23 April 2008

Teaching Earth Day: The Social Response

Yesterday marked the 38th Earth Day.

Earth day abounds in activities, but only if you are well enough to participate in them. This year, my Kindergartener spent two weeks preparing for a day that she would miss by sleeping and healing, and there's no better way to prove that Earth Day is every day than to perform all the fun activities of Earth Day later.

Something, however, that will be missed is the wider social implications of Earth Day. There are newspaper articles, online actions, city- and non-profit- sponsored activities in the park, and random, small things done around town. To truly understand and get excited about a day that teaches conservation and sustainability, a child must see the world respond.

Here is a list of Earth Day activities and societal interaction we were able to observe without going wild with all of our planned events:

  • It's on the calendar. Yep, right there. Intermingled with lessons of Sunday Monday Tuesday and March April May is the small labels of holidays. Earth Day is right there on April 22, every year.
  • Activity posters. Thousands of dollars are spent printing advertising for events across the neighborhood. What better way to recycle than to pull one off a bulletin board the day of/day after and recycle it by displaying it in the classroom? You can discuss the artwork, the language, the advertised activities, the way the celebration is presented.
  • Grocery shop. Vitamin Cottage gave away one free reusable bag per shopper, and didn't offer any other bags to customers--no plastic, no paper. They'd give you a cardboard box, which has all sorts of utility. Just ask someone who's moving.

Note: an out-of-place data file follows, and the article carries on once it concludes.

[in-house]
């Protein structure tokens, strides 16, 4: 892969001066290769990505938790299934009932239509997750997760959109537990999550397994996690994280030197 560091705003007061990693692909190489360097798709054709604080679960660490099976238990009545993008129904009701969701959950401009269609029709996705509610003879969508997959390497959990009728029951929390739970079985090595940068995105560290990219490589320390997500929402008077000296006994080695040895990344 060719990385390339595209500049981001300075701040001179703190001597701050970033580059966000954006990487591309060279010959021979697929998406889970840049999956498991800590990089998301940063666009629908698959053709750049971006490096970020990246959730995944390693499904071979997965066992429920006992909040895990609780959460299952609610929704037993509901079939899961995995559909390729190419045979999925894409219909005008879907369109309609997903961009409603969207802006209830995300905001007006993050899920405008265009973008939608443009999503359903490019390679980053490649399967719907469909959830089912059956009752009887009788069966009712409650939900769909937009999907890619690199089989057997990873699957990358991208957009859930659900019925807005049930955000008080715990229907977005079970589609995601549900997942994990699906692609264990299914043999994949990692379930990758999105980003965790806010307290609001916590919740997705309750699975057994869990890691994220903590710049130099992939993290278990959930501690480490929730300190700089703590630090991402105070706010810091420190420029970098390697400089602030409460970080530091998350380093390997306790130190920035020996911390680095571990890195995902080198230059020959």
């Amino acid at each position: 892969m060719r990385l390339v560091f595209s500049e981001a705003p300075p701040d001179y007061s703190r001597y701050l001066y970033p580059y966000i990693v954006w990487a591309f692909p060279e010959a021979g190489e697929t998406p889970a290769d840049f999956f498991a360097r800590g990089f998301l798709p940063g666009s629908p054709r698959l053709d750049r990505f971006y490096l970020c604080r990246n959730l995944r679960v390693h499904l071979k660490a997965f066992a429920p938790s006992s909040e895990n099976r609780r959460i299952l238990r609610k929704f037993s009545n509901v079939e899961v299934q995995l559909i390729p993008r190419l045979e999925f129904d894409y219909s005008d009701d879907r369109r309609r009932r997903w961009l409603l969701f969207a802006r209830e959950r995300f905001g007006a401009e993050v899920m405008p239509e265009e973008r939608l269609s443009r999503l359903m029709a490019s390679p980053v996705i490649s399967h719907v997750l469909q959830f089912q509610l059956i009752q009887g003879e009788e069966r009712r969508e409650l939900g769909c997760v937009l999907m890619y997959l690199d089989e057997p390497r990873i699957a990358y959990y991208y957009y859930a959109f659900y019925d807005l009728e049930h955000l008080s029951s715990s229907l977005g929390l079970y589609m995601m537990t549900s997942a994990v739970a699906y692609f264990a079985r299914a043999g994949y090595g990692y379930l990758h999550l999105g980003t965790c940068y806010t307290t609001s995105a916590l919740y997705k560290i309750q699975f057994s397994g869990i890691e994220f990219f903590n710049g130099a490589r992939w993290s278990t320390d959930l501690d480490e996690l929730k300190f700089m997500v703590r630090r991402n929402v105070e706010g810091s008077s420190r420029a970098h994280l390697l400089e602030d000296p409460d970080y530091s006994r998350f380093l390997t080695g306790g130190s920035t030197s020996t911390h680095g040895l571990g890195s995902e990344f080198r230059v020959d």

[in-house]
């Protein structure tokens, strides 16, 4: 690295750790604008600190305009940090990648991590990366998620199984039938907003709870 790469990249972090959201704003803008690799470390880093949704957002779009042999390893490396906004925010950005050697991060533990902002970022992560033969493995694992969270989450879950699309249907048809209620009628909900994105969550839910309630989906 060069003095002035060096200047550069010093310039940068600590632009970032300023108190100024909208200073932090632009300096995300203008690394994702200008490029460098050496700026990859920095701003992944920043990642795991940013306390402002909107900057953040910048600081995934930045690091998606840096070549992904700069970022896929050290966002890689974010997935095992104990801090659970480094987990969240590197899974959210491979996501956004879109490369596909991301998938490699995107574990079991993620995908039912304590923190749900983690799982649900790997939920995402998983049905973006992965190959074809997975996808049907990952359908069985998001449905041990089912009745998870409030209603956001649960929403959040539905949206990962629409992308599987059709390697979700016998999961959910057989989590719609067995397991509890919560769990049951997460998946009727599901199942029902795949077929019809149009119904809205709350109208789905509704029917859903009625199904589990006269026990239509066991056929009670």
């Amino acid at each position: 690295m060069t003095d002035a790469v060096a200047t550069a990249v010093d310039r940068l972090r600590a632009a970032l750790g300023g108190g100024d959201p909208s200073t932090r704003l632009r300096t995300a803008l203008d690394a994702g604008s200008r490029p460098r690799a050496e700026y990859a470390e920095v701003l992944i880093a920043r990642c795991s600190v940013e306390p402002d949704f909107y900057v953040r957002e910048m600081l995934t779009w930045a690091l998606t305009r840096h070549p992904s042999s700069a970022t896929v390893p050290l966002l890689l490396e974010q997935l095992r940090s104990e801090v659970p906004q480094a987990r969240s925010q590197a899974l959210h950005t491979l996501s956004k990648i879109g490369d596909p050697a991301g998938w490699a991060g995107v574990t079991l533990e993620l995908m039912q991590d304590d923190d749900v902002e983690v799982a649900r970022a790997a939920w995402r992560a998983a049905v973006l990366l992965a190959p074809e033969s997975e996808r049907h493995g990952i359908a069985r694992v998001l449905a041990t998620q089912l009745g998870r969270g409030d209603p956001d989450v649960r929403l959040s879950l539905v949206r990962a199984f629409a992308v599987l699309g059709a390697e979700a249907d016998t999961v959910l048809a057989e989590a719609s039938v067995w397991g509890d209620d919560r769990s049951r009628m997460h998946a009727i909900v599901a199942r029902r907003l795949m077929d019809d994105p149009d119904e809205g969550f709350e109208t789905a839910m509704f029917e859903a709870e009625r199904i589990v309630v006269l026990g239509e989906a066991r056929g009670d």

• MySpace AddOns. Earth Day add-ons included widgets for planting a tree: if you planted the code on your page, a real tree would be planted in real life. I also found a "notebook" of earth-conscious tips to plant below the tree.
  • The comics: Family Circus, Zits, Blondie, and Beetle Bailey are a few strips that got in on the Green act.
  • The library. Children's sections of libraries are holiday conscious, moving and rotating thematic selections of books with the seasons. The best book my Kindergartener grabbed is Every Day is Earth Day: A Craft Book by Kathy Ross, Illustrated by Sharon Lane Holm. Seeds will sprout no matter how ill you are, and reading is a great getting-well pastime.
I haven't thrown anything away in the past few days, not counting all the tissues we'd gone through, which only gives us an empty box for another craft. Every reuse of some thing that could be trashed is noticed. The wild imagination of a child pushing environmentalism to the extreme is not only an important lesson for her, but for me as well. They say that teaching a subject makes you better at it.

In fact, I've heard it said that the best way to learn something is to teach it.

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